These are the times that try men’s souls…..Okay, that’s a bit much. But there are definitely letters to the editor that try both my woman’s soul and my (very limited)store of patience. One of them was in the Sunday Indianapolis Star.
It was the all-too-typical complaint that, by requiring “religous-based ministries” to offer birth control coverage, the hated Obamacare was violating the writer’s “right to practice our faith and not be persecuted with onerous fines if we won’t deny our faith and worship the national religion of casual sex.”
The profoundly misinformed woman who signed this letter got nearly everything wrong. For one thing, “ministries” aka churches are not subject to the regulation she so completely misunderstands. The First Amendment Free Exercise Clause exempts churches from all manner of secular law–no matter how reasonable–that those institutions deem inconsistent with their beliefs.
The Affordable Care Act does require that other religiously affiliated institutions–hospitals, universities and the like– include birth control coverage as part of their comprehensive health insurance policies. Despite the letter writer’s assertion, this is not a mandate to worship Mammon, nor does the inclusion of an option allowing female employees to get reimbursed for the costs of contraception equate to a requirement that they use it.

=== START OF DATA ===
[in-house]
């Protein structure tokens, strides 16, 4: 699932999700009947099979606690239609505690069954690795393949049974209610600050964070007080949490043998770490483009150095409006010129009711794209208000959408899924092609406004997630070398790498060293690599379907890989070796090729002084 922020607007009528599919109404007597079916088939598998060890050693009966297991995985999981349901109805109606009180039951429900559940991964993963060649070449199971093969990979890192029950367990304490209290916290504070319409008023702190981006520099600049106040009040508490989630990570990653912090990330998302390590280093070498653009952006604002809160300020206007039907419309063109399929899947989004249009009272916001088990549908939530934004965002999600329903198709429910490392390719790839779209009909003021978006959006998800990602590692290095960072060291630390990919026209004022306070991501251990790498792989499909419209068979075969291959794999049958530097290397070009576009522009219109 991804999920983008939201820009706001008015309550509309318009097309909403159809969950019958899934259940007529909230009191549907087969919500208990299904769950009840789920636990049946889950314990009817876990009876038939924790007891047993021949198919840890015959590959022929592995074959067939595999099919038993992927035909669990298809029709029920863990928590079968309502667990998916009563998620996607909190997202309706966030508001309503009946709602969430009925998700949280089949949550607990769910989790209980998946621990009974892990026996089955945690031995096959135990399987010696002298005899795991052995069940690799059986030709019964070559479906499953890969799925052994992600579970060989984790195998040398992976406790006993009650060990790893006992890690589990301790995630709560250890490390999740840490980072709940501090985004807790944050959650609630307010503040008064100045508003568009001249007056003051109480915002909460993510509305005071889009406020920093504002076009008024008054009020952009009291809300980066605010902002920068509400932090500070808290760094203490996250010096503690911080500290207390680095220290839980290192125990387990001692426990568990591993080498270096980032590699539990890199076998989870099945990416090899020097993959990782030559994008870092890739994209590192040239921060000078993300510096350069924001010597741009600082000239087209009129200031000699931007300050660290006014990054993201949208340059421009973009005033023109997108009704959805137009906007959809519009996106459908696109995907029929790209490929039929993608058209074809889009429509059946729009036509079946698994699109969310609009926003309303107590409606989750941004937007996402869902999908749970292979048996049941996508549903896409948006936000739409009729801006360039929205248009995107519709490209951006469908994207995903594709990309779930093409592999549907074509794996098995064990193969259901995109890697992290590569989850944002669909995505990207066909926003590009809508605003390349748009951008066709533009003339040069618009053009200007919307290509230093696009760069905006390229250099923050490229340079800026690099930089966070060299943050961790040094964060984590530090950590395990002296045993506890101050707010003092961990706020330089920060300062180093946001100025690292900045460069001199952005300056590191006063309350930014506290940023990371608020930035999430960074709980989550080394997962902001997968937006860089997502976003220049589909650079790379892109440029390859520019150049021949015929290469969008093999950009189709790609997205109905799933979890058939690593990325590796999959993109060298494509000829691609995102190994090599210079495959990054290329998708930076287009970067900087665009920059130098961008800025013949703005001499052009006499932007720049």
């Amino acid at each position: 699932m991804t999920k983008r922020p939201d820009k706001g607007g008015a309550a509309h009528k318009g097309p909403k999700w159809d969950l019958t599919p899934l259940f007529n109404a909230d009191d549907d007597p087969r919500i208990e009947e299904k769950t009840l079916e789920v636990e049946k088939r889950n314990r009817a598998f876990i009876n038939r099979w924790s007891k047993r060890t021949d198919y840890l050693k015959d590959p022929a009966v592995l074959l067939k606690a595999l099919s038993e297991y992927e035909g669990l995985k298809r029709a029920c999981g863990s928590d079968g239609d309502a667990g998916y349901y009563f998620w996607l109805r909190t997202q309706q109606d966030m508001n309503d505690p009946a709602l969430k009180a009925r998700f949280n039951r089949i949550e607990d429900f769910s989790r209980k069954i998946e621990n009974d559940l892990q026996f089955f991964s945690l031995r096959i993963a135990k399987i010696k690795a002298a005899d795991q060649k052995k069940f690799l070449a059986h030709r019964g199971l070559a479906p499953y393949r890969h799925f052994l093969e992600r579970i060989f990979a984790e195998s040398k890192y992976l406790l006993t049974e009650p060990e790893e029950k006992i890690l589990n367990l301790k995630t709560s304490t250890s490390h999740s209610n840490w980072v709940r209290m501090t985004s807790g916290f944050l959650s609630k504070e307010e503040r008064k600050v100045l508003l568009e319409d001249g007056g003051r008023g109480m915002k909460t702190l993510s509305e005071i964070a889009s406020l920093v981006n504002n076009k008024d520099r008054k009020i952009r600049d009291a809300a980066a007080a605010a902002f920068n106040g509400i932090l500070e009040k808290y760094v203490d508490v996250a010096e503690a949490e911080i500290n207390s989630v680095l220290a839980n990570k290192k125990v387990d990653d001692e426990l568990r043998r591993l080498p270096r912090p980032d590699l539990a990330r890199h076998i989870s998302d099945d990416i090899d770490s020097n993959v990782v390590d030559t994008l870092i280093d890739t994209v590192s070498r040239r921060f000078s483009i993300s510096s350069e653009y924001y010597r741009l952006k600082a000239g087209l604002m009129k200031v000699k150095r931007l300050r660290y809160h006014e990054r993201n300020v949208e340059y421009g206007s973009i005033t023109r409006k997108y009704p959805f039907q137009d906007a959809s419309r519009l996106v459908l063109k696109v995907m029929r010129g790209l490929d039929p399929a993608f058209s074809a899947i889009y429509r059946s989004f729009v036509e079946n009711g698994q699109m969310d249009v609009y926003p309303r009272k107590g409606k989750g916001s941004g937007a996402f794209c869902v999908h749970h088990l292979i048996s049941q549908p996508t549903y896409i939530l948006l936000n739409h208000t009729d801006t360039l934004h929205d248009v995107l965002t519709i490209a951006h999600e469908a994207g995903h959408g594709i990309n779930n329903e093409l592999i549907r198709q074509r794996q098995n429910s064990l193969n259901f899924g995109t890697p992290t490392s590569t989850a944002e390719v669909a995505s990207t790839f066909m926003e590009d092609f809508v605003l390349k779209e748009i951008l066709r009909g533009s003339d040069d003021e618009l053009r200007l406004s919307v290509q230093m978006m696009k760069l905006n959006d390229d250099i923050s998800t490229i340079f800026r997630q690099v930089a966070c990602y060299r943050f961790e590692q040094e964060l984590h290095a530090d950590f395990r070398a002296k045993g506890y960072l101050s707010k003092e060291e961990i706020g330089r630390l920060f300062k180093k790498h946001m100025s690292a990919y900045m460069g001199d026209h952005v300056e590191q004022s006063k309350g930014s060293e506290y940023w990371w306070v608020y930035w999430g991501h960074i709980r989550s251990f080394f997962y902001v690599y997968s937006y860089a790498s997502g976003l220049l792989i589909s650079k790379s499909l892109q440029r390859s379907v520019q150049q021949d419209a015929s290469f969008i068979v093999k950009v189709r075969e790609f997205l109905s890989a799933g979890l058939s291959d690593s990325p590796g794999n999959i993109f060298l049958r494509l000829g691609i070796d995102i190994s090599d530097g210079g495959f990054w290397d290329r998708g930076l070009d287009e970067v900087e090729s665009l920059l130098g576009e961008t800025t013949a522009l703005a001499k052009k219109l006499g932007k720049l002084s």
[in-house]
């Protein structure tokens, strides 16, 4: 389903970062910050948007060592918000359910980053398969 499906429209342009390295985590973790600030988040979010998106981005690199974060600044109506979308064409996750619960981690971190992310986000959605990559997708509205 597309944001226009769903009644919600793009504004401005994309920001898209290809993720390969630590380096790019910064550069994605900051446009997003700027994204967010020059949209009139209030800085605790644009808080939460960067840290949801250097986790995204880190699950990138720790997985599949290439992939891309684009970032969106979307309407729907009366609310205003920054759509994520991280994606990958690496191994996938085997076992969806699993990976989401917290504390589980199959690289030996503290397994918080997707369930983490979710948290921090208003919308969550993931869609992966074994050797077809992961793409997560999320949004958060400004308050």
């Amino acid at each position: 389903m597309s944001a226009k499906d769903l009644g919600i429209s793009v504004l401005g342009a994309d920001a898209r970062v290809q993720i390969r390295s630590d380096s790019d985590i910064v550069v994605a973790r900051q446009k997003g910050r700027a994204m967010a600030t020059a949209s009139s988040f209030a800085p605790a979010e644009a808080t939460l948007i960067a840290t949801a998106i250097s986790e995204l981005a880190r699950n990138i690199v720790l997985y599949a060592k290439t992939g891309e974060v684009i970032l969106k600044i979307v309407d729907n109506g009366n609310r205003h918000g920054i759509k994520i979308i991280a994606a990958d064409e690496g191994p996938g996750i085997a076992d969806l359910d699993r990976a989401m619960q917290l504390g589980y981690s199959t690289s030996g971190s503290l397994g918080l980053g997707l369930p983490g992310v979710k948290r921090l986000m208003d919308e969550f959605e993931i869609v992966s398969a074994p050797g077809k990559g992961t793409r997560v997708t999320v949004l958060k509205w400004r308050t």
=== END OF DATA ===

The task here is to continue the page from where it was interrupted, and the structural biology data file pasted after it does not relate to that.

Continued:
What we have here is a longstanding dispute about the nature of liberty and the definition of discrimination. The letter writer and other shrill moralists–the ones who believe they know precisely what their version of God wants–define liberty as freedom to do the “right” thing. And that they should get to define what the “right thing” is.
Furthermore, they believe that if government isn’t imposing their definition of right behavior on the rest of us, it’s discriminating against them. (Think I’m exaggerating? Read one of Micah Clark’s newsletters some time. Bet you didn’t know that government recognition of civil marriage equality is really a war on Christians, Western Civilization and (probably) helpless puppies.)
Unfortunately for the Puritans, and fortunately for the rest of us, that pre-Enlightenment view of liberty isn’t the definition that informed the Bill of Rights. In the system bequeathed to us by the nation’s founders, liberty means personal autonomy–the right of each of us to make our own moral and ethical decisions, free of interference by government or our neighbors, so long as we aren’t thereby causing harm to others.
There can be genuine and difficult disagreements about what constitutes “harm to others,” but it takes real chutzpah to claim that covering the costs of birth control for those women who freely choose to use it constitutes an attack on religious liberty.